What is the other reason for this phenomenal growth? High banking fees. Much of these fees were the banks’ response to a congressional amendment made to the Dodd-Frank Act that capped fees banks can charge for processing their merchants’ debit card transactions. The result was that banks then passed those lost fees onto their account holders who responded by moving to credit unions known for lower fees and better service.  

CUs’ cooperative model has provided surprising results through the pandemic, with credit unions’ asset quality improving while banks are warning of coming bad times. The Credit Union National Association attributes these better-than-bank results to stimulus payments, loan growth and credit unions taking an active stance to work with their members to modify or defer loans, which prevents delinquencies and charge offs.

Why Consumers Love Credit Unions

This answer all comes down to the focus of a credit union versus a bank. The main difference is banks are profit-making enterprises with shareholders who own the bank while credit unions are cooperative and the members are the owners. These different structures mean the focus of a bank is to make profits for its shareholders while the credit union’s focus is its customers (the members) — their satisfaction and their financial results.

Credit unions and banks both offer financial services to clients, and deposits in both are insured (the FDIC for banks and the NCUA for credit unions). The nonprofit structure of credit unions means they return their earnings to the members, not shareholders.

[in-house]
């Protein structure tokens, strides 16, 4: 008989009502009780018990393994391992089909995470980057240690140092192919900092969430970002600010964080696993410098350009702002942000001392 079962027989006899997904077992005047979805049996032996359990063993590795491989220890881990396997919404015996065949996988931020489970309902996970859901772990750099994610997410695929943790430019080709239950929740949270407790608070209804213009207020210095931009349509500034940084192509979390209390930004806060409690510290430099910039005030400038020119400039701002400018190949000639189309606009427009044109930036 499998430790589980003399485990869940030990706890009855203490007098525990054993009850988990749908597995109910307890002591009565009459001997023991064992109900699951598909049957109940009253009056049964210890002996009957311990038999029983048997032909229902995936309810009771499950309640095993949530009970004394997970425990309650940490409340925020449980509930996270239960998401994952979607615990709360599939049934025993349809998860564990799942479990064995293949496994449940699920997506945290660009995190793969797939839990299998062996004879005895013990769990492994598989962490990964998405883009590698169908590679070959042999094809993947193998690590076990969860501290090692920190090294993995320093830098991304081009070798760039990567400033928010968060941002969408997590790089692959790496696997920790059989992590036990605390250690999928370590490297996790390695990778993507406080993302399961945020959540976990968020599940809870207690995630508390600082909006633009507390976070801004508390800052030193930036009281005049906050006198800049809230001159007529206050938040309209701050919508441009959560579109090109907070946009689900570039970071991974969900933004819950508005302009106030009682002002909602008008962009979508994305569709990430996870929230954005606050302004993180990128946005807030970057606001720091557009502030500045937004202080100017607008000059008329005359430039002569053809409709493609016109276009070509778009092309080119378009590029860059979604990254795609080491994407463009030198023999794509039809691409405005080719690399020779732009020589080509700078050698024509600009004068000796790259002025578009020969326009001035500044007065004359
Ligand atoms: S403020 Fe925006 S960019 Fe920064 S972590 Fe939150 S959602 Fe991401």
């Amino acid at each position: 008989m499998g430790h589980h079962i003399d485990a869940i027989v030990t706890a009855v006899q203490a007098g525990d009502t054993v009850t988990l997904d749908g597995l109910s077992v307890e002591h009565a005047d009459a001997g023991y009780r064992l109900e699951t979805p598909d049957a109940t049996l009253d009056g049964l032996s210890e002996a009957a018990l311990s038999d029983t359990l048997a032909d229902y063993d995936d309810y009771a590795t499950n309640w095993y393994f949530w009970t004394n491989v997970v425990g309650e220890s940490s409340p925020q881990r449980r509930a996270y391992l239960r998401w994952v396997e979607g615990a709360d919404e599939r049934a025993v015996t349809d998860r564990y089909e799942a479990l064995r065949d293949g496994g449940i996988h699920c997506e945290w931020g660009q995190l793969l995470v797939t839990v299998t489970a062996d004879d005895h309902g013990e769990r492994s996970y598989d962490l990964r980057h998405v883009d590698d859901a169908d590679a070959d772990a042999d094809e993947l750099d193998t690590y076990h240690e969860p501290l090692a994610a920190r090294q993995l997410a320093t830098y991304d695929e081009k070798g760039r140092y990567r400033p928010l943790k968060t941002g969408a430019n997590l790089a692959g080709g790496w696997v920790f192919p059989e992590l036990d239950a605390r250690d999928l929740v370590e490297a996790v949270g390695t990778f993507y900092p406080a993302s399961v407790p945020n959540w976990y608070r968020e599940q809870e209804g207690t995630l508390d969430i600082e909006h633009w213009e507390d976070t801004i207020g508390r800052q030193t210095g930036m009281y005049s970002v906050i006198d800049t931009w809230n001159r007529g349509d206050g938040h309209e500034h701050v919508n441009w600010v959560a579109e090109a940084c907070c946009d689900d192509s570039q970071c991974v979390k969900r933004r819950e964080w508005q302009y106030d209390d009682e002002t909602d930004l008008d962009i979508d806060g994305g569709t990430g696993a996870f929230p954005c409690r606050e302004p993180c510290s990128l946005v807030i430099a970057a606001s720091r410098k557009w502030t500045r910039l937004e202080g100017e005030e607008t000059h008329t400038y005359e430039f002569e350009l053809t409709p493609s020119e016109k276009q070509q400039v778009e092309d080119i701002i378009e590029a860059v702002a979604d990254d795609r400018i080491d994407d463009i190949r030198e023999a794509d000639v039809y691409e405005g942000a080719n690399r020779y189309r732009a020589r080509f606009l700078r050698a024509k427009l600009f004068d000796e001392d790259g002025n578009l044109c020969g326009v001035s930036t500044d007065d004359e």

Credit unions return these earnings with lower fees. Additionally, interest rates provided to members for their deposits are higher and the interest rates that credit unions demand for their loans and mortgages are lower than for most banks. Over the life of the home loan, which can be 30 years, the savings on a mortgage made through a credit union can be significant.

Advantages of Credit Union Loans and Mortgages

Because a credit union is trying to help its members, it wants its members/borrowers to be successful. Before the 2008 crisis, banks were chasing profits, and 24% of all banks’ mortgages were considered subprime (made to more risky clients) while credit unions had a 3% ratio. When the recession began, bank funding dried-up, but credit unions continued to serve their members because it is part of their mission.

No matter what the economy does, CUs’ mission stays the same. As a borrower, credit unions will work with you to get the mortgage needed to purchase a home. Credit unions’ lower fees and rates make them even more attractive to borrowers. If the pundits are correct and we are heading into a new recession, obtaining bank loans will become harder, especially for those deemed to be riskier by banks. This shift is why choosing a credit union to provide your mortgage may make the difference between obtaining the mortgage or not.  

Joining a credit union for the specific purpose of obtaining a home loan is a smart move for the present and the future.